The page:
Antifa Militants Get Cash
It seems as though some politicians have decided that if they can’t control rioters, they can just throw money their way. Our Corruption Chroniclesblog has one such story:
A renowned Antifa militant who publicly celebrates attacks on law enforcement is getting a cash settlement from a big U.S. city after claiming in a federal lawsuit that his civil rights were violated during a violent protest with his fellow extremists. The incident occurred in August 2018 when hundreds of radical leftists, including masked Antifa militants, confronted police and conservatives in downtown Portland, Oregon. Rowdy demonstrators used pepper spray against police and threw fireworks, bottles, rocks and ball bearings, according to a local news report. Videos of police in riot gear are embedded in the story, which says that protestors were armed with knives, traded blows and drew blood.
Among the rioters was a 31-year-old Antifa leader named James Mathew Mattox who praises cop killers on social media. Mattox was dressed in black bloc and a mask during the event and carried a shield with an anarchist symbol. Mattox provoked officers when they tried to disperse rioters by flipping them off, waving his shield and arms in the air and yelling profanities. When an officer shot a rubber bullet, Mattox taunted him for missing his left thigh before a second rubber bullet hit him in the right arm. This caused a “large gash,” according to his federal court complain that includes other Portland-area Antifa rioters as plaintiffs. Mattox and his radical pals allege their civil rights were violated and he claims he suffered sharp pain, insomnia and limitations in functioning and movement for weeks. He was unable to return to work for over a week due to the seriousness of his injuries, according to the lawsuit. “In addition to the financial costs of having his injuries treated and missing work, Mr. Mattox suffered from the physical and emotional pain of having been subjected to extreme police violence,” the complaint states. “Mr. Mattox experienced depression and the lasting effects of trauma from extreme police violence.”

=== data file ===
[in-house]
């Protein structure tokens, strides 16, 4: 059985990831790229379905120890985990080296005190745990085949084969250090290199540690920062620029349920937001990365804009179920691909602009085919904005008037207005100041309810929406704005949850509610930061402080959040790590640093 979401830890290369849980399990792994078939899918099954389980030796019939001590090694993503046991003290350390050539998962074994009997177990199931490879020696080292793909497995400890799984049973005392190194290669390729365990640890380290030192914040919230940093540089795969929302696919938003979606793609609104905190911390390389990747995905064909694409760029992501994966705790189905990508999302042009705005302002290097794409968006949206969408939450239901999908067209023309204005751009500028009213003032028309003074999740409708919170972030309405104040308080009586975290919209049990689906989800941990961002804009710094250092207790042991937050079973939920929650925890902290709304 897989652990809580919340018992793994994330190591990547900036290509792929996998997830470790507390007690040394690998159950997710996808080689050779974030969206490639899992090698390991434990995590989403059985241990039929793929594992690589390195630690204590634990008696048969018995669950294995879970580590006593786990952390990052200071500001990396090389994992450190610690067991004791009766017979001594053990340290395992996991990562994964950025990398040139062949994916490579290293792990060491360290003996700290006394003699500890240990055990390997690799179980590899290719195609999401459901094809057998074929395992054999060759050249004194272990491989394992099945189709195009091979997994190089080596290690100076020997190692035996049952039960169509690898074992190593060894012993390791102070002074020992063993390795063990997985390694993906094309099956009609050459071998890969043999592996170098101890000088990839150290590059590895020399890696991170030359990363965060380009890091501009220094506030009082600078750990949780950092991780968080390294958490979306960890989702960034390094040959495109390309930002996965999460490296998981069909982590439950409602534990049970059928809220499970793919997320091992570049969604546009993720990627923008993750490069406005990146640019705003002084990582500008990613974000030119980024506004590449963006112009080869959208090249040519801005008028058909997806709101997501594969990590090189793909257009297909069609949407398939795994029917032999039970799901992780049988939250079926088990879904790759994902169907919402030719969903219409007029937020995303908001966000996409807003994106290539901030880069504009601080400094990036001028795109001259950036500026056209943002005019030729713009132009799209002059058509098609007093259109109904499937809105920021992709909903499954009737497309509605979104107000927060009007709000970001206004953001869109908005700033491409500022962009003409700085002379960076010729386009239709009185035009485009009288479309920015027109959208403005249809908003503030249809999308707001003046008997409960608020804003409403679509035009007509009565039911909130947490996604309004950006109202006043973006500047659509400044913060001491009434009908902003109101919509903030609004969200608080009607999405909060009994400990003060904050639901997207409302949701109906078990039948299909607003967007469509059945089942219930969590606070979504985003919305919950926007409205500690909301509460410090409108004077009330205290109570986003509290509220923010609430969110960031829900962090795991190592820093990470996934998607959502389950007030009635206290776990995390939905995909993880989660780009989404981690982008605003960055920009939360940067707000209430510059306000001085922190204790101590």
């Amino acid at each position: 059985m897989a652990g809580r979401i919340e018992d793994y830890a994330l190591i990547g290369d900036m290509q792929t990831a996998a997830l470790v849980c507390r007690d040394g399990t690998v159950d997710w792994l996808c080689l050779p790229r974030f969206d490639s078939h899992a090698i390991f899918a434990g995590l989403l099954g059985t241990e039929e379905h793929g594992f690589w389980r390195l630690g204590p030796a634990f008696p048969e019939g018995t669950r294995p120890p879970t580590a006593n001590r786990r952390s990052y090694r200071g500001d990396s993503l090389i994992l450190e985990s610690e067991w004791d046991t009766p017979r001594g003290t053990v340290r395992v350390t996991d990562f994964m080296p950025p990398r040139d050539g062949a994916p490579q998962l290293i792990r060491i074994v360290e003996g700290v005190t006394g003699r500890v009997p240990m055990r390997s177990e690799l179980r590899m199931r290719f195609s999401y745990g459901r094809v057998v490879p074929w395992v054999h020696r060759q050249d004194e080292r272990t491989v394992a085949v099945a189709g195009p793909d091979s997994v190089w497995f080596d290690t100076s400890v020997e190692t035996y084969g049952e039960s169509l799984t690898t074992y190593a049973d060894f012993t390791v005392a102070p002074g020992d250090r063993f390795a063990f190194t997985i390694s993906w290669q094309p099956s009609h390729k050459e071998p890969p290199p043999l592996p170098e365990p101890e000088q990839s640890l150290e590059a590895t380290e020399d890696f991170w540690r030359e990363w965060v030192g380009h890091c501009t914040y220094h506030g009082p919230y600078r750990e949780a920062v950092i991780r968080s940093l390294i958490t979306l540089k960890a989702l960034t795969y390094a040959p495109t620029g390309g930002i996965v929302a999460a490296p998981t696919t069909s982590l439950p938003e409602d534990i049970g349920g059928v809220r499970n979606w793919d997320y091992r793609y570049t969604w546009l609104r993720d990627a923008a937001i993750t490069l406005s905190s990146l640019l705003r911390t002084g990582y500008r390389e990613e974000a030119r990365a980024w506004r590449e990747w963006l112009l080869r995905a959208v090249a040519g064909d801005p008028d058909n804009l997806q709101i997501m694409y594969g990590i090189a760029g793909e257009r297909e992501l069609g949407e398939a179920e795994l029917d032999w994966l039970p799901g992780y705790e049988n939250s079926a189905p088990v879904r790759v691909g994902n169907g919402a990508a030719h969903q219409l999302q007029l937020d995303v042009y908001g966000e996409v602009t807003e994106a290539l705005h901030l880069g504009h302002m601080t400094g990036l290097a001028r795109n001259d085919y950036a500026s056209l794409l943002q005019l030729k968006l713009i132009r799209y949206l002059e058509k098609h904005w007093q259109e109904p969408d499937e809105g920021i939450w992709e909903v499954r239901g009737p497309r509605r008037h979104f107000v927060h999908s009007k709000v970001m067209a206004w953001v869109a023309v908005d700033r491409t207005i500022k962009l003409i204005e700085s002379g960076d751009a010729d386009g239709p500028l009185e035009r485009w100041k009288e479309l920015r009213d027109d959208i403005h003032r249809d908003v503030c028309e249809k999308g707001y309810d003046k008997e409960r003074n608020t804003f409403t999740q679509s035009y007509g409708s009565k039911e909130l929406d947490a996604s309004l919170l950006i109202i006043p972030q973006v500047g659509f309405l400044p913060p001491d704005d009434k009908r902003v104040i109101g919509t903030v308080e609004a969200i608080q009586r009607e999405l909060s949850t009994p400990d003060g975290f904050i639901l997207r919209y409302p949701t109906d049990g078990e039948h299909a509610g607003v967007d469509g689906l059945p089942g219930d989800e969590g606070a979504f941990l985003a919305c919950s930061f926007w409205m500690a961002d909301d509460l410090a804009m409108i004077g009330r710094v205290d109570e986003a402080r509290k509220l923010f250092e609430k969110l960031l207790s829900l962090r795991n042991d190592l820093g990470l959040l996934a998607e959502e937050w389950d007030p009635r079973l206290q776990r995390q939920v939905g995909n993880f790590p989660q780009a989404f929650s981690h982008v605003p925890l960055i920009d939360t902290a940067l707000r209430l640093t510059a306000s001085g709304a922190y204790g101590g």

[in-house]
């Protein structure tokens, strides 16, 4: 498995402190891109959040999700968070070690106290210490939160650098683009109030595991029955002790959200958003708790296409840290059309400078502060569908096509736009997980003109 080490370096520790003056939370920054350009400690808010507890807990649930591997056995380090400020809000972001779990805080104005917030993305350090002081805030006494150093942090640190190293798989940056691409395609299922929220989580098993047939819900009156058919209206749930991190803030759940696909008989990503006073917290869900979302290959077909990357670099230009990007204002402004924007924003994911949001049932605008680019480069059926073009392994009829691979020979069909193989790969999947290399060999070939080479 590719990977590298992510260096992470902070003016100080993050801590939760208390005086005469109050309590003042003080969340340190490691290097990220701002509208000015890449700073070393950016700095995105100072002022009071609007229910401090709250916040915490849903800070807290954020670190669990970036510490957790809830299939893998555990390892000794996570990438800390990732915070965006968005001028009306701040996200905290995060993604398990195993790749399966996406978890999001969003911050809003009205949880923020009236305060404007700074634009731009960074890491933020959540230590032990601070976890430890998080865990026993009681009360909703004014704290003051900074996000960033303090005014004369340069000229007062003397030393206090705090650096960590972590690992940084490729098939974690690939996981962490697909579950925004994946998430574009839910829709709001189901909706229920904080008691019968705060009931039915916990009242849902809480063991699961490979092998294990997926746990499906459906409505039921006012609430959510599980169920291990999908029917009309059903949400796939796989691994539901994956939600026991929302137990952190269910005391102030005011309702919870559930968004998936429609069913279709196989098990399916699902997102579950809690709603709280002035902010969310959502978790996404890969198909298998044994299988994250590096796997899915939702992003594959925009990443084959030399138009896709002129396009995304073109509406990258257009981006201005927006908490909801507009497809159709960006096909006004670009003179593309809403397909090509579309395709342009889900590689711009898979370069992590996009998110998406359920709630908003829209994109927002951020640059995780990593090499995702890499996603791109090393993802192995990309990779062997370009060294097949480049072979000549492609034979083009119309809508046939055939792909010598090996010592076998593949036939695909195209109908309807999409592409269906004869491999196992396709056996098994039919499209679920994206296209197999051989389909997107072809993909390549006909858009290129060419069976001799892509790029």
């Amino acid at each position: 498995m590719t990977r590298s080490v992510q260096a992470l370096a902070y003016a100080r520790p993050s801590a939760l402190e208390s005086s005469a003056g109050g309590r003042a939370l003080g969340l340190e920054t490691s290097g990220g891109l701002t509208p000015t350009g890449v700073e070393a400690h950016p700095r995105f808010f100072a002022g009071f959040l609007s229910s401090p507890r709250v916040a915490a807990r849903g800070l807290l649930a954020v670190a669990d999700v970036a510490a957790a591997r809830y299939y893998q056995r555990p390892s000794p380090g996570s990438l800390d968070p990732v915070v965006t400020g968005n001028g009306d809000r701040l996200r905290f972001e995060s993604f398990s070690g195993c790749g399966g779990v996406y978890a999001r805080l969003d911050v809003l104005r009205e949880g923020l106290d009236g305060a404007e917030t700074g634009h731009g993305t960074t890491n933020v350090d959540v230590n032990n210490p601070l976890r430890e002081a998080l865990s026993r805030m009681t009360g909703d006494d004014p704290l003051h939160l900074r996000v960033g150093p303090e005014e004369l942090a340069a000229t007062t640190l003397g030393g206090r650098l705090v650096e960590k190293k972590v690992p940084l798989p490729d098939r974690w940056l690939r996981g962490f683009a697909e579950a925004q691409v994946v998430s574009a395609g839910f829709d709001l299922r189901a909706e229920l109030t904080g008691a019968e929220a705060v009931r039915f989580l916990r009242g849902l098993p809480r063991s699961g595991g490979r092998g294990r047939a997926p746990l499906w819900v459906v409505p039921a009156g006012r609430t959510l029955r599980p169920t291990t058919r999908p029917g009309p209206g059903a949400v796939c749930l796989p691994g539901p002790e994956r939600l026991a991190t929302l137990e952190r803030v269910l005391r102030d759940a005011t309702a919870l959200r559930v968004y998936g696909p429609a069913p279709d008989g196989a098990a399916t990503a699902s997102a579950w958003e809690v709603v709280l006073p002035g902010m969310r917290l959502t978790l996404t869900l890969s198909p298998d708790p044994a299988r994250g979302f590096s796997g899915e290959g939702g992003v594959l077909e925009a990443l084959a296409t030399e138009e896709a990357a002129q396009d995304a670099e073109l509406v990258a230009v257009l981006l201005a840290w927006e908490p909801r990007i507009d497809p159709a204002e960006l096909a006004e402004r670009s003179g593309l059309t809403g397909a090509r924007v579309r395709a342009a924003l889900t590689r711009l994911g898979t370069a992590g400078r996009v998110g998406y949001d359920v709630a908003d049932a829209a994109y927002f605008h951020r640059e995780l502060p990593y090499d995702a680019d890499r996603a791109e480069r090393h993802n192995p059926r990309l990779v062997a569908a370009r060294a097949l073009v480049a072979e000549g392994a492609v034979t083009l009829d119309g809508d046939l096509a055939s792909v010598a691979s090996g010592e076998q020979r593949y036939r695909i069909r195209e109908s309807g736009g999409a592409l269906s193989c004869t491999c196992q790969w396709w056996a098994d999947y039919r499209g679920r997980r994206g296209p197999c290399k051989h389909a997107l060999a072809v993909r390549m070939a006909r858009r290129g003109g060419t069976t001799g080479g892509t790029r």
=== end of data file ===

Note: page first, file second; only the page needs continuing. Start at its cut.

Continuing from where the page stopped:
This month the Portland City Council agreed to pay Mattox $23,000 to settle the case while a conservative journalist uncovered disturbing social media posts written by the Antifa activist. Using the alias of a prominent Communist Party member (Jack Johnstone), Mattox’s social media outbursts express support for terrorist attacks on law enforcement. He specifically names three renowned cop killers— Christopher Jordan Dornere, Micah Xavier Johnson and Gavin Eugene Long—as his “personal heroes.” In 2013 Dorner killed four police officers and injured three in southern California. Johnson, a member of the New Black Panther Party, killed five Dallas cops at a Black Lives Matter protest in 2016. That same year, Long, a black separatist, killed three police officers and shot three others in Baton Rouge, Louisiana. Nevertheless, in his lawsuit against the city of Portland and its police department Mattox asserts that he “posed no threat of violence,” despite his documented history of glorifying it against law enforcement officers. It is also worth mentioning that various news reports have confirmed Mattox has been arrested several times during violent Antifa protests in Portland. Now taxpayers in the city of about 655,000 are being forced to give him money because elected officials will not stand up to him.